The Kaya identity can decompose the factors that are difficult to quantify into factors related to human daily production and life, which can provide reference to explore the pattern of the industrial wastewater discharge. The study will explore the pattern of the industrial wastewater discharge under the guidance of the decomposition idea of carbon dioxide emissions contained by the Kaya identity. In the meanwhile, in the light of the conditions of the discharge, the study will decompose the factors working on it to find out the relationship between various factors and the change in the total discharge.
Introduction of LMDI (logarithmic mean index method)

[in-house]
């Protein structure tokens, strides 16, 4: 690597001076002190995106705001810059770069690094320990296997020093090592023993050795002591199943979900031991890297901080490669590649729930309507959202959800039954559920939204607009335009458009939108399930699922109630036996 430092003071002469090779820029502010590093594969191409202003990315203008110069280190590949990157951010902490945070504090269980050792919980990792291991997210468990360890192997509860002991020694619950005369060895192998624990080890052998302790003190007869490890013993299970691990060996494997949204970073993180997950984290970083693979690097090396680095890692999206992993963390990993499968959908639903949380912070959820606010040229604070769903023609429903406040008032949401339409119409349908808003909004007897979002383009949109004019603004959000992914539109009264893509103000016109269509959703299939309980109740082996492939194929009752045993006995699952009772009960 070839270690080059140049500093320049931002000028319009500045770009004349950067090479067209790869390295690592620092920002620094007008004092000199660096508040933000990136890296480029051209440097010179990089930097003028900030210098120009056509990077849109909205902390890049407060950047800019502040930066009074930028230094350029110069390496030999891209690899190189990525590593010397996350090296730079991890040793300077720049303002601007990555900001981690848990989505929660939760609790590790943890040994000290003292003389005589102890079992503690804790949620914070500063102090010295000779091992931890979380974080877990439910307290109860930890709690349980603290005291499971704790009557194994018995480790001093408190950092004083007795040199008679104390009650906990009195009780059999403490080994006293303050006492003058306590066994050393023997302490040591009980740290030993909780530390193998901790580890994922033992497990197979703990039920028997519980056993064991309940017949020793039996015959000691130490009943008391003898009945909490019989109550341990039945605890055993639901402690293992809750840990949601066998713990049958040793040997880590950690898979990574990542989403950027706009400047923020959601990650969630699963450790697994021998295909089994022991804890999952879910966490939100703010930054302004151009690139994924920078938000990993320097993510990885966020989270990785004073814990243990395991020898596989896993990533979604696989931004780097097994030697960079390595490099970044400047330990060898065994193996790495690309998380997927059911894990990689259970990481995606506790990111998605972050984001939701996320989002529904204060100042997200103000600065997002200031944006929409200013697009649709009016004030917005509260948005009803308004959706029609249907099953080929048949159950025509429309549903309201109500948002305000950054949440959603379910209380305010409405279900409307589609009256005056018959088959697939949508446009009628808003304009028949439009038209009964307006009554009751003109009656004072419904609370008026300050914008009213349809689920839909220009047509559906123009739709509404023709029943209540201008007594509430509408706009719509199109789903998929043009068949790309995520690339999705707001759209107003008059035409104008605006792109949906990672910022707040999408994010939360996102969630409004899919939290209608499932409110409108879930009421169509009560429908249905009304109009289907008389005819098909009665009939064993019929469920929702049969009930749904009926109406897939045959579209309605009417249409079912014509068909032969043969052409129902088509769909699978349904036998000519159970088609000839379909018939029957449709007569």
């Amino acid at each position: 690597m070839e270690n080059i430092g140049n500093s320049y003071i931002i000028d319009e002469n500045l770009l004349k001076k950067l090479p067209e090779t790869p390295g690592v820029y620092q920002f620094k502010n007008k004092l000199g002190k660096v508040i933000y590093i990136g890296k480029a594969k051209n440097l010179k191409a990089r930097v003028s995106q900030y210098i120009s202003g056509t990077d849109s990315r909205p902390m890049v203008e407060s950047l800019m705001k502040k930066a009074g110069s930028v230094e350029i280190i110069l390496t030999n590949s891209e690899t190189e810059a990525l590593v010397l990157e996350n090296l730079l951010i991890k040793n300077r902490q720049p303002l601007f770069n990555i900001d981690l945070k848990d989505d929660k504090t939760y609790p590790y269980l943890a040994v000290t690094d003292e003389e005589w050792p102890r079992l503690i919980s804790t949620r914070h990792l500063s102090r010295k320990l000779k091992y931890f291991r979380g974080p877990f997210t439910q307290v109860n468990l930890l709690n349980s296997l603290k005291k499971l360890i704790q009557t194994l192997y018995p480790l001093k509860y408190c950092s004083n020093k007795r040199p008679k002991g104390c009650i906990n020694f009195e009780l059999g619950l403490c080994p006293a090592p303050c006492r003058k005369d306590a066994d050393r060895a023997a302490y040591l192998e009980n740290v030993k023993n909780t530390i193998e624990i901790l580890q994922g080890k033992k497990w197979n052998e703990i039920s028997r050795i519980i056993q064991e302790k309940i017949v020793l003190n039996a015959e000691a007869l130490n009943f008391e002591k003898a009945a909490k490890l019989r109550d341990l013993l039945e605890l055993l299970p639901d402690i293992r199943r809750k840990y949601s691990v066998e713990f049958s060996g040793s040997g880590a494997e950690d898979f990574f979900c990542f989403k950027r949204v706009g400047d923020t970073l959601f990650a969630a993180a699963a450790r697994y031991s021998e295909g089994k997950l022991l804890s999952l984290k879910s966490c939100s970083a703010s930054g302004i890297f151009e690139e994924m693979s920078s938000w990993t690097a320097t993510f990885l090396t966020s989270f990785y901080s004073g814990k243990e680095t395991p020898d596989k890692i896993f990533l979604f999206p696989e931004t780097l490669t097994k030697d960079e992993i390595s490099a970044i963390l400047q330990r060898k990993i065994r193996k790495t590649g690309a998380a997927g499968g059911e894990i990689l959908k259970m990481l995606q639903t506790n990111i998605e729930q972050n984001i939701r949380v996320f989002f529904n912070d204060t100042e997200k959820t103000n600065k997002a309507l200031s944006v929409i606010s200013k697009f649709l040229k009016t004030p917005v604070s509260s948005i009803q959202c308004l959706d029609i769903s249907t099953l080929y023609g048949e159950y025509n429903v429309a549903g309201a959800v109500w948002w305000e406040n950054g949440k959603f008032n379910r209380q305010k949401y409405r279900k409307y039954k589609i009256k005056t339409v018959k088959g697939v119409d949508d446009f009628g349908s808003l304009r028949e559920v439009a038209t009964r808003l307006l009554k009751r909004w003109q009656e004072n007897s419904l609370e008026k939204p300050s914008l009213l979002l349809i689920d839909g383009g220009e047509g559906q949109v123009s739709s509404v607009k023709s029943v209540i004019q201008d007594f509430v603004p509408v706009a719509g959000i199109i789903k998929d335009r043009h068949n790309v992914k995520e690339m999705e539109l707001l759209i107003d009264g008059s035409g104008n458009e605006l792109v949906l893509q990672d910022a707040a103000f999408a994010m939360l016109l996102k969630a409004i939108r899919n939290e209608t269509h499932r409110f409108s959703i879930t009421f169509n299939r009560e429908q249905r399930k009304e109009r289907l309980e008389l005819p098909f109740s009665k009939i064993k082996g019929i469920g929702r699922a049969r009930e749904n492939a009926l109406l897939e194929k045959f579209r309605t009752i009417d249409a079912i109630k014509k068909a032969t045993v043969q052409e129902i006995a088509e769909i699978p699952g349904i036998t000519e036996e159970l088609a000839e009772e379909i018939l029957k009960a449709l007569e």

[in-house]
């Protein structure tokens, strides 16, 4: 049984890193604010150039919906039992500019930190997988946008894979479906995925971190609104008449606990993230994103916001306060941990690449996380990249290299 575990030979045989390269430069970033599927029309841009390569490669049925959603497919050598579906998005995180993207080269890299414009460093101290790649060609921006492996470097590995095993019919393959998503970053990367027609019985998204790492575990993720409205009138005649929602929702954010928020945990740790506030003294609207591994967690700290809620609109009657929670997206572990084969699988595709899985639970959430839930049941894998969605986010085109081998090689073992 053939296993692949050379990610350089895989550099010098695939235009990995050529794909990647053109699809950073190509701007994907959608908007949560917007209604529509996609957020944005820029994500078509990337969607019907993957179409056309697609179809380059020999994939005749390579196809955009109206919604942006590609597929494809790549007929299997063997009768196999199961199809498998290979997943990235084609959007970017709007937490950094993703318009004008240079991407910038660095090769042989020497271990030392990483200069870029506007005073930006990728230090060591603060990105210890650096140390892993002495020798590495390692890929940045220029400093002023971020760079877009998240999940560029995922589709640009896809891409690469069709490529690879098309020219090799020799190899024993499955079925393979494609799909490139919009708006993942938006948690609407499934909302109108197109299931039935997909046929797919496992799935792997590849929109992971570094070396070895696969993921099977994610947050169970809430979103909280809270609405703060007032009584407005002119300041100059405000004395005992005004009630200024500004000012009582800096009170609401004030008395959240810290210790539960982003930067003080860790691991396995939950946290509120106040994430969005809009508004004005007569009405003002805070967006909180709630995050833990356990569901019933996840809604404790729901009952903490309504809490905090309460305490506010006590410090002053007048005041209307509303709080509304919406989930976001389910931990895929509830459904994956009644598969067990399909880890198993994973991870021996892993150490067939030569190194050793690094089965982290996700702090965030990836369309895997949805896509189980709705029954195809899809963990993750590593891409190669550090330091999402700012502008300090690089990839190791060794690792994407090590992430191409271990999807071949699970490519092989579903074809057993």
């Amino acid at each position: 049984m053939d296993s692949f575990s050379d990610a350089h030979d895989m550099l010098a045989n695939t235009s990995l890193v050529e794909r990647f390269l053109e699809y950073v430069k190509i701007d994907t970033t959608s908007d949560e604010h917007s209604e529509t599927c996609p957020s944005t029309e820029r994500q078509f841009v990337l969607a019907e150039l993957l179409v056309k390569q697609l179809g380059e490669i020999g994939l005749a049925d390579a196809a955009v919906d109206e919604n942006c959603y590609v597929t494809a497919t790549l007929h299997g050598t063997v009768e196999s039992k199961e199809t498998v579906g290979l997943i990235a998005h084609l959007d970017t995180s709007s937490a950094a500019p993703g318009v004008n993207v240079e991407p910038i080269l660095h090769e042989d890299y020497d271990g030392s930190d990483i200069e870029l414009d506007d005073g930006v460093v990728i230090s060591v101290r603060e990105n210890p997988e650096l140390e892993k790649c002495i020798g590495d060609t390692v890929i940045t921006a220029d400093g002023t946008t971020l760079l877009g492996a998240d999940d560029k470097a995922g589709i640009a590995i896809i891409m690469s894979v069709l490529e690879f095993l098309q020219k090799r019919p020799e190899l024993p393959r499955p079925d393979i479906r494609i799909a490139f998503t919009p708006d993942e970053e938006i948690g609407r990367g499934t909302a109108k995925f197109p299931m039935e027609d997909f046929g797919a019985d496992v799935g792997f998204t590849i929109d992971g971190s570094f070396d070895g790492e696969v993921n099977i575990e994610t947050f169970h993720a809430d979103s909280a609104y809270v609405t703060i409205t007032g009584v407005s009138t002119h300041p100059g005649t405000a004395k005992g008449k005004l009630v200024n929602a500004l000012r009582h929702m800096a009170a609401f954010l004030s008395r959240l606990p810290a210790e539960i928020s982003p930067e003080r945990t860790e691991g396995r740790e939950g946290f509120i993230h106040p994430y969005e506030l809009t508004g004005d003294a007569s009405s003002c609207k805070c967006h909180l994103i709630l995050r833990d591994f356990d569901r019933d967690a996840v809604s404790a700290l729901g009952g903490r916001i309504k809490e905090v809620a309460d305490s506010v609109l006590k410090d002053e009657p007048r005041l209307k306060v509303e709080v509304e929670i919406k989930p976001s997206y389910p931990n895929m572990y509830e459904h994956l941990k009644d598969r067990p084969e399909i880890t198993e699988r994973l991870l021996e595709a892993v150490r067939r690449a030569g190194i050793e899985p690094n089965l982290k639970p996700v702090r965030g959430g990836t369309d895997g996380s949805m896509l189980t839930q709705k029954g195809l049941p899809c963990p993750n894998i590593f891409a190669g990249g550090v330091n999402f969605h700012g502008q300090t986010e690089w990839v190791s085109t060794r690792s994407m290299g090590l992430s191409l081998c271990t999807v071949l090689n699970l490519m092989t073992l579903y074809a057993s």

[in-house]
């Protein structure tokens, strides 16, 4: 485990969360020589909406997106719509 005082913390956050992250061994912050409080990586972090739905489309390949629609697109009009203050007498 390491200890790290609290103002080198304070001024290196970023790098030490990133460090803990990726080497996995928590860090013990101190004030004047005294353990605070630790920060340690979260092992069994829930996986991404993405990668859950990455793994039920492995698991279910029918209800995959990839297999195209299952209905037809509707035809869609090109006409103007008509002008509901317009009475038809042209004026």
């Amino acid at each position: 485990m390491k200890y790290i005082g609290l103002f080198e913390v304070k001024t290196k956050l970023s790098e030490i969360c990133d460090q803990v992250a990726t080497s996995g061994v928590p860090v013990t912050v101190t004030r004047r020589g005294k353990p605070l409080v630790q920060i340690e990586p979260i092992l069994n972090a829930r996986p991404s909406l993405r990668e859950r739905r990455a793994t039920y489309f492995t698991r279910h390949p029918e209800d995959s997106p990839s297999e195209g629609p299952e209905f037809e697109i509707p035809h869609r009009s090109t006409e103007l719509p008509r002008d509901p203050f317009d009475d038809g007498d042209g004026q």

In the 1980s, economists first proposed the decomposition method (IDA) to solve complex economic problems, and studied the overall impact of sub-items with the decomposition idea. After years of improvement and research by scholars, the Di's and La's index decomposition methods have been discovered, which are mainly used to analyze the causal relationship between energy consumption and energy intensity. Since the 21st century, based on the decomposition method (IDA), Ang and his team proposed the LMDI method (Logarithmic Mean Index Method), which solves the problems of traditional weighted average residual, 0 value, and negative value, and can explain problems such as residuals arising from decomposing objects. The model is suitable for factor decomposition and driving factor contribution exploration, such as assuming each decomposition element as a continuously differentiable function of the decomposed variable, differentiating the decomposed variable, and then using the simpler additive and multiplicative forms of decomposition formulas to derive the relationship between changes in each decomposition element and changes in the decomposed variable (Ang 2005). Meanwhile, the LMDI decomposition model is a decomposition model suitable for data with few variables and involving the nature of time series.